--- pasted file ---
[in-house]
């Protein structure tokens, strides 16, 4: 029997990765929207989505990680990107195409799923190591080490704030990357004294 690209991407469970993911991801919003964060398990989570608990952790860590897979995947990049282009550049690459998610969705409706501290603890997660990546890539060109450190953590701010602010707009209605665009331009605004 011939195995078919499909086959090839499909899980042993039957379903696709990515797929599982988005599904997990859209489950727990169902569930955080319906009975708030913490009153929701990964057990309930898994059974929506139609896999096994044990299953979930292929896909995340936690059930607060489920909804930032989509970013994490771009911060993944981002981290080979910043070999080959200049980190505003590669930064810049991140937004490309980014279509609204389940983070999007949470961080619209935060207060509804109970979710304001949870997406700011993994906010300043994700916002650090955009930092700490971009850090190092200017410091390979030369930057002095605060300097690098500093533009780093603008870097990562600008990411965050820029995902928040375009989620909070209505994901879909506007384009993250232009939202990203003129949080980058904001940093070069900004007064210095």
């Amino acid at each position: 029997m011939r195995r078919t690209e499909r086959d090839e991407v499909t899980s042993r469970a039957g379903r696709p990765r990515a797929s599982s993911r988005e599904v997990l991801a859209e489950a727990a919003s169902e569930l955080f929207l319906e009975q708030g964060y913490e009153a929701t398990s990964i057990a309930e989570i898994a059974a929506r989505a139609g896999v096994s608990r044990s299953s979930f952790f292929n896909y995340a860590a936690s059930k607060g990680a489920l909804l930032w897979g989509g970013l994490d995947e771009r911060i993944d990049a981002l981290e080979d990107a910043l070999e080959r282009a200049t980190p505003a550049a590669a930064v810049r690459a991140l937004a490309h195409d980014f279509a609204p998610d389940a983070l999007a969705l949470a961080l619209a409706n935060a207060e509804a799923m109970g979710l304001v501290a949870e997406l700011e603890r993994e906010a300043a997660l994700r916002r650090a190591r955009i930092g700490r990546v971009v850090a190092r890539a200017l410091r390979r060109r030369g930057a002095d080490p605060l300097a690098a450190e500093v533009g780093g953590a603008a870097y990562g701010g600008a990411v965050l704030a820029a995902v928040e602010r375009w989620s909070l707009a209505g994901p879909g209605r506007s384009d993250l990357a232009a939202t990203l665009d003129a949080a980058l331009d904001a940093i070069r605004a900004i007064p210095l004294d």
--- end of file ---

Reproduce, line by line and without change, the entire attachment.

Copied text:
[in-house]
């Protein structure tokens, strides 16, 4: 029997990765929207989505990680990107195409799923190591080490704030990357004294 690209991407469970993911991801919003964060398990989570608990952790860590897979995947990049282009550049690459998610969705409706501290603890997660990546890539060109450190953590701010602010707009209605665009331009605004 011939195995078919499909086959090839499909899980042993039957379903696709990515797929599982988005599904997990859209489950727990169902569930955080319906009975708030913490009153929701990964057990309930898994059974929506139609896999096994044990299953979930292929896909995340936690059930607060489920909804930032989509970013994490771009911060993944981002981290080979910043070999080959200049980190505003590669930064810049991140937004490309980014279509609204389940983070999007949470961080619209935060207060509804109970979710304001949870997406700011993994906010300043994700916002650090955009930092700490971009850090190092200017410091390979030369930057002095605060300097690098500093533009780093603008870097990562600008990411965050820029995902928040375009989620909070209505994901879909506007384009993250232009939202990203003129949080980058904001940093070069900004007064210095």
């Amino acid at each position: 029997m011939r195995r078919t690209e499909r086959d090839e991407v499909t899980s042993r469970a039957g379903r696709p990765r990515a797929s599982s993911r988005e599904v997990l991801a859209e489950a727990a919003s169902e569930l955080f929207l319906e009975q708030g964060y913490e009153a929701t398990s990964i057990a309930e989570i898994a059974a929506r989505a139609g896999v096994s608990r044990s299953s979930f952790f292929n896909y995340a860590a936690s059930k607060g990680a489920l909804l930032w897979g989509g970013l994490d995947e771009r911060i993944d990049a981002l981290e080979d990107a910043l070999e080959r282009a200049t980190p505003a550049a590669a930064v810049r690459a991140l937004a490309h195409d980014f279509a609204p998610d389940a983070l999007a969705l949470a961080l619209a409706n935060a207060e509804a799923m109970g979710l304001v501290a949870e997406l700011e603890r993994e906010a300043a997660l994700r916002r650090a190591r955009i930092g700490r990546v971009v850090a190092r890539a200017l410091r390979r060109r030369g930057a002095d080490p605060l300097a690098a450190e500093v533009g780093g953590a603008a870097y990562g701010g600008a990411v965050l704030a820029a995902v928040e602010r375009w989620s909070l707009a209505g994901p879909g209605r506007s384009d993250l990357a232009a939202t990203l665009d003129a949080a980058l331009d904001a940093i070069r605004a900004i007064p210095l004294d």